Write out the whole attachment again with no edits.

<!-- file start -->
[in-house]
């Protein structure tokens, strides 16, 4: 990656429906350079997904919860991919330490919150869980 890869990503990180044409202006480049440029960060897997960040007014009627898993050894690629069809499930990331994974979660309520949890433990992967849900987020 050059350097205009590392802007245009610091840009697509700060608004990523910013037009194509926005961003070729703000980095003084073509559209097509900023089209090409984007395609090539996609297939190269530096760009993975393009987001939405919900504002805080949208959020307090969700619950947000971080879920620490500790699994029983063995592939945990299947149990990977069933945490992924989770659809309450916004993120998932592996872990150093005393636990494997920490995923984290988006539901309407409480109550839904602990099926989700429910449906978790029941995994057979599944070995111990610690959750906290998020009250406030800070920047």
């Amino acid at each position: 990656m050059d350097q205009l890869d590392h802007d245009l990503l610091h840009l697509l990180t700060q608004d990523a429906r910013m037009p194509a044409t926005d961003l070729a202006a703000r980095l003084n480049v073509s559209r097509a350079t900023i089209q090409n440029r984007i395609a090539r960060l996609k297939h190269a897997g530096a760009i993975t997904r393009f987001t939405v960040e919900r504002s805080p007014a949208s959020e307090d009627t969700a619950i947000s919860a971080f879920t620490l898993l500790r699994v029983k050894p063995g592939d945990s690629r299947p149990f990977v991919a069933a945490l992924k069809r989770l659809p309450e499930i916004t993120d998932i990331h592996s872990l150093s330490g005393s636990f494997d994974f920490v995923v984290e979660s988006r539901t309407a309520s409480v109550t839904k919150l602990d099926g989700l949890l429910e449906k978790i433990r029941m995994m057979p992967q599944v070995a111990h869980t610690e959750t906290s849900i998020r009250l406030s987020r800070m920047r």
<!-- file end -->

[in-house]
């Protein structure tokens, strides 16, 4: 990656429906350079997904919860991919330490919150869980 890869990503990180044409202006480049440029960060897997960040007014009627898993050894690629069809499930990331994974979660309520949890433990992967849900987020 050059350097205009590392802007245009610091840009697509700060608004990523910013037009194509926005961003070729703000980095003084073509559209097509900023089209090409984007395609090539996609297939190269530096760009993975393009987001939405919900504002805080949208959020307090969700619950947000971080879920620490500790699994029983063995592939945990299947149990990977069933945490992924989770659809309450916004993120998932592996872990150093005393636990494997920490995923984290988006539901309407409480109550839904602990099926989700429910449906978790029941995994057979599944070995111990610690959750906290998020009250406030800070920047």
């Amino acid at each position: 990656m050059d350097q205009l890869d590392h802007d245009l990503l610091h840009l697509l990180t700060q608004d990523a429906r910013m037009p194509a044409t926005d961003l070729a202006a703000r980095l003084n480049v073509s559209r097509a350079t900023i089209q090409n440029r984007i395609a090539r960060l996609k297939h190269a897997g530096a760009i993975t997904r393009f987001t939405v960040e919900r504002s805080p007014a949208s959020e307090d009627t969700a619950i947000s919860a971080f879920t620490l898993l500790r699994v029983k050894p063995g592939d945990s690629r299947p149990f990977v991919a069933a945490l992924k069809r989770l659809p309450e499930i916004t993120d998932i990331h592996s872990l150093s330490g005393s636990f494997d994974f920490v995923v984290e979660s988006r539901t309407a309520s409480v109550t839904k919150l602990d099926g989700l949890l429910e449906k978790i433990r029941m995994m057979p992967q599944v070995a111990h869980t610690e959750t906290s849900i998020r009250l406030s987020r800070m920047r």